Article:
Citation: Proceedings of the Institution of Mechanical Engineers, Part P: Journal of Sports Engineering and Technology
      PubDate: 2022-08-22T11:14:50Z
      DOI: 10.1177/17543371221120699
       
  • A study on ski groups size and their relationship to the risk of injury

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      Authors: Boris Delibašić, Sandro Radovanović, Miloš Z Jovanović, Zoran Obradović, Milija Suknović, Ranko Lojić
      Abstract: Proceedings of the Institution of Mechanical Engineers, Part P: Journal of Sports Engineering and Technology, Ahead of Print.
      This paper addresses a novel topic in ski injury research - how a ski group size indicates the risk of ski injury. There is evidence in research literature that people ski in groups. However, the relationship between group size and the risk of injury has remained unexplored. Based on ski lift entrance data, we use the density-based clustering algorithm OPTICS to identify groups of skiers and discuss the advantages of using this algorithm. We show that the ski group size can be used to improve the identification of skiers who experience ski injury. The results of the identification of ski groups at Mt. Kopaonik Ski Resort in Serbia show that skiing alone is most susceptible to ski injury, while skiing in couples or in bigger groups reduces the risk of injury by 46%. In addition, it is confirmed that ski injuries are an early failure event phenomena. Based on the CHAID decision tree analysis, spending a small amount of time at the ski resort and skiing alone are associated with the: 6 times greater ski injury risk than the average ski injury risk.
      Citation: Proceedings of the Institution of Mechanical Engineers, Part P: Journal of Sports Engineering and Technology
      PubDate: 2022-08-16T06:06:08Z
      DOI: 10.1177/17543371221118193
       
  • The dependence of baseball lift and drag on spin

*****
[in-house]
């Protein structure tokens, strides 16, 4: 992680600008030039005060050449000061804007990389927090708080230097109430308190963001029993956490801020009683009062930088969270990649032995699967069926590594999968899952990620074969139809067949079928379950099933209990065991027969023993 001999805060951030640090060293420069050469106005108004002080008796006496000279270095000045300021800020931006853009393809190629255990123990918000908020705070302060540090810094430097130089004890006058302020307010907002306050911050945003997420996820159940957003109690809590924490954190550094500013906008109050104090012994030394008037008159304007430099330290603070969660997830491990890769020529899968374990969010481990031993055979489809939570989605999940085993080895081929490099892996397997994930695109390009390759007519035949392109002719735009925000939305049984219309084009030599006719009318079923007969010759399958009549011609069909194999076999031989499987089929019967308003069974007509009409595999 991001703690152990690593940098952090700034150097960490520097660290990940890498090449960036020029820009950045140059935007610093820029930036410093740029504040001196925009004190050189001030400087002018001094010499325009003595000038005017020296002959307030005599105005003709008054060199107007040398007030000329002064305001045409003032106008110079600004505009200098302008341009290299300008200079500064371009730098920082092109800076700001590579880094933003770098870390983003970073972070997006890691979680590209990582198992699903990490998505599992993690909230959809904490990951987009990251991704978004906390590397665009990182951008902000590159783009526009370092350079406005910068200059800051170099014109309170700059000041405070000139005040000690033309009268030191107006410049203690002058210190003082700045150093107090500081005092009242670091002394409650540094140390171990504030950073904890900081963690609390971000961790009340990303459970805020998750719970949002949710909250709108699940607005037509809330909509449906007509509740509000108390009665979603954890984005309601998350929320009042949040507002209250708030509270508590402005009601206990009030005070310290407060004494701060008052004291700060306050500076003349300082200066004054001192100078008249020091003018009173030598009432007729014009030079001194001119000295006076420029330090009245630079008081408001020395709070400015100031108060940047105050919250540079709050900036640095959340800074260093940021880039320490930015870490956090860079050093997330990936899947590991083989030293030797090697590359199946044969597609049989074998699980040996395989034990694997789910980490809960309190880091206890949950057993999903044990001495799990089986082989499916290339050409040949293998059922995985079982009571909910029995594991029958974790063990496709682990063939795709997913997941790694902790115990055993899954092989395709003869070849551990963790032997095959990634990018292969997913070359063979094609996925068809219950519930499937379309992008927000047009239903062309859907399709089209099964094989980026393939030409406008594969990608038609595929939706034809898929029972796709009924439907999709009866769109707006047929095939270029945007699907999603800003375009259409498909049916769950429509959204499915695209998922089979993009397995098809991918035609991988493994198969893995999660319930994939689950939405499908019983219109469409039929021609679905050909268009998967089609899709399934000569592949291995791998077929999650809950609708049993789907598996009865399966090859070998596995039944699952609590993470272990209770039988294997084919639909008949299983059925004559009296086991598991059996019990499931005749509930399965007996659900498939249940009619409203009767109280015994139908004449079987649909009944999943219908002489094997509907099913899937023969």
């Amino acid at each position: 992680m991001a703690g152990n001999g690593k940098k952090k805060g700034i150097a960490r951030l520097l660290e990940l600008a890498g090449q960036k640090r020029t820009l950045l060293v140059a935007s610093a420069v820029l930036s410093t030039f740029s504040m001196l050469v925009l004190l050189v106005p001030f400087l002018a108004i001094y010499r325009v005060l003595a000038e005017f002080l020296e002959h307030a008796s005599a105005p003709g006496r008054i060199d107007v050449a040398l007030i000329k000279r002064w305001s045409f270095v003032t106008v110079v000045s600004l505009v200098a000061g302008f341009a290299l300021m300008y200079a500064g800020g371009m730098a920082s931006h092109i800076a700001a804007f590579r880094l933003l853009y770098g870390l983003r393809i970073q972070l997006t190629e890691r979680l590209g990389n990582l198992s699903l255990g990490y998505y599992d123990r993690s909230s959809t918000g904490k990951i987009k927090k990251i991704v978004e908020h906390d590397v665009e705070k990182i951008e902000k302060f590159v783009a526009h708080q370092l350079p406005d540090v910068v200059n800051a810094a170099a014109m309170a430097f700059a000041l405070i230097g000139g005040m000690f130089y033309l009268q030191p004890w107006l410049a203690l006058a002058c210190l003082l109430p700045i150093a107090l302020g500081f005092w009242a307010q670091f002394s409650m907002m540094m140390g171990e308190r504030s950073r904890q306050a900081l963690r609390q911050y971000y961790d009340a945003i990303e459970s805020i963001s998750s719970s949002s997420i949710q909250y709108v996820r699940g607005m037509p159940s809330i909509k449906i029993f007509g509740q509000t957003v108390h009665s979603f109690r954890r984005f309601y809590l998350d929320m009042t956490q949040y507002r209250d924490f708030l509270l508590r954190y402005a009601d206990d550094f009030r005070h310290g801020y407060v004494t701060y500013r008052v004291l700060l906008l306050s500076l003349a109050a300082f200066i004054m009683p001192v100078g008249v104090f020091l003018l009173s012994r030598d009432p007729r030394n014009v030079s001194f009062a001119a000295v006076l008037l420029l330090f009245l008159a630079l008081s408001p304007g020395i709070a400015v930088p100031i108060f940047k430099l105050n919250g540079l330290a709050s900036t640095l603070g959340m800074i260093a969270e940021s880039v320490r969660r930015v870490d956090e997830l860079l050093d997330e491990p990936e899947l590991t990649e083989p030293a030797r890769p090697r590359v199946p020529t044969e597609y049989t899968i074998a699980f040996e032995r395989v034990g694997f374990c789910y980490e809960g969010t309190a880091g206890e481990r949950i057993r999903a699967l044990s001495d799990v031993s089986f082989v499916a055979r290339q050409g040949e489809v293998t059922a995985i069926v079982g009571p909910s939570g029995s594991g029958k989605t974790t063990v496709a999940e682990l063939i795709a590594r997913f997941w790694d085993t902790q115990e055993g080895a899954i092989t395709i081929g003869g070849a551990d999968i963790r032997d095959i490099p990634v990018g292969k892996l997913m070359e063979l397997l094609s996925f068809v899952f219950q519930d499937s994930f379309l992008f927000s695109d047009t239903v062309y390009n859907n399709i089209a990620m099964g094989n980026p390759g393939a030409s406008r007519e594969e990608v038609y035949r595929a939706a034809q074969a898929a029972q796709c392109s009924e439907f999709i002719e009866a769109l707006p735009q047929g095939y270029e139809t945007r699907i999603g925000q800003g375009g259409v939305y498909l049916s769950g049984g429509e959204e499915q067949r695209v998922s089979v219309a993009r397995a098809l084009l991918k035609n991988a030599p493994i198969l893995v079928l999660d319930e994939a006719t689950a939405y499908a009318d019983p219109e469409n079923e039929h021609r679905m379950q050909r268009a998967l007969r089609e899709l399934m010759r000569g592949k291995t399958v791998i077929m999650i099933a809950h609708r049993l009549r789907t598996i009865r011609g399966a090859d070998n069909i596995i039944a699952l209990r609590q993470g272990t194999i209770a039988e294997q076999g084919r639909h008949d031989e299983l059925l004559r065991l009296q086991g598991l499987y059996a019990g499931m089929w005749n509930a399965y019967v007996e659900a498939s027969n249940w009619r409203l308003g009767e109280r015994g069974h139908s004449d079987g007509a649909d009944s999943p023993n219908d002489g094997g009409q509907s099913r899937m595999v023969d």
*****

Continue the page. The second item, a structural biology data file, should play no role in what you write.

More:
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      Authors: Bin Lyu, Lloyd Smith, Jack Elliott, Jeff Kensrud
      Abstract: Proceedings of the Institution of Mechanical Engineers, Part P: Journal of Sports Engineering and Technology, Ahead of Print.
      This study measured the drag and lift of baseballs in free flight as a function of back spin for two spin axes. While others have measured baseball lift and drag, the mechanisms for their dependence on spin have not been explained. For increasing spin, drag was observed to initially decrease then increase at higher spin. The inflection point appears to occur when the flow on the bottom ball surface becomes fully turbulent. At low spin the lift of the four-seam spin axis was nearly constant and three times larger than the two-seam spin axis. The lower lift of the two-seam spin axis was shown to be due to a periodic reverse Magnus effect observed at low spin rates. At higher spin the lift of both spin axes increased at similar rates with spin. As observed with drag, the lift transition point appears to be associated with the bottom of the ball becoming fully turbulent.
      Citation: Proceedings of the Institution of Mechanical Engineers, Part P: Journal of Sports Engineering and Technology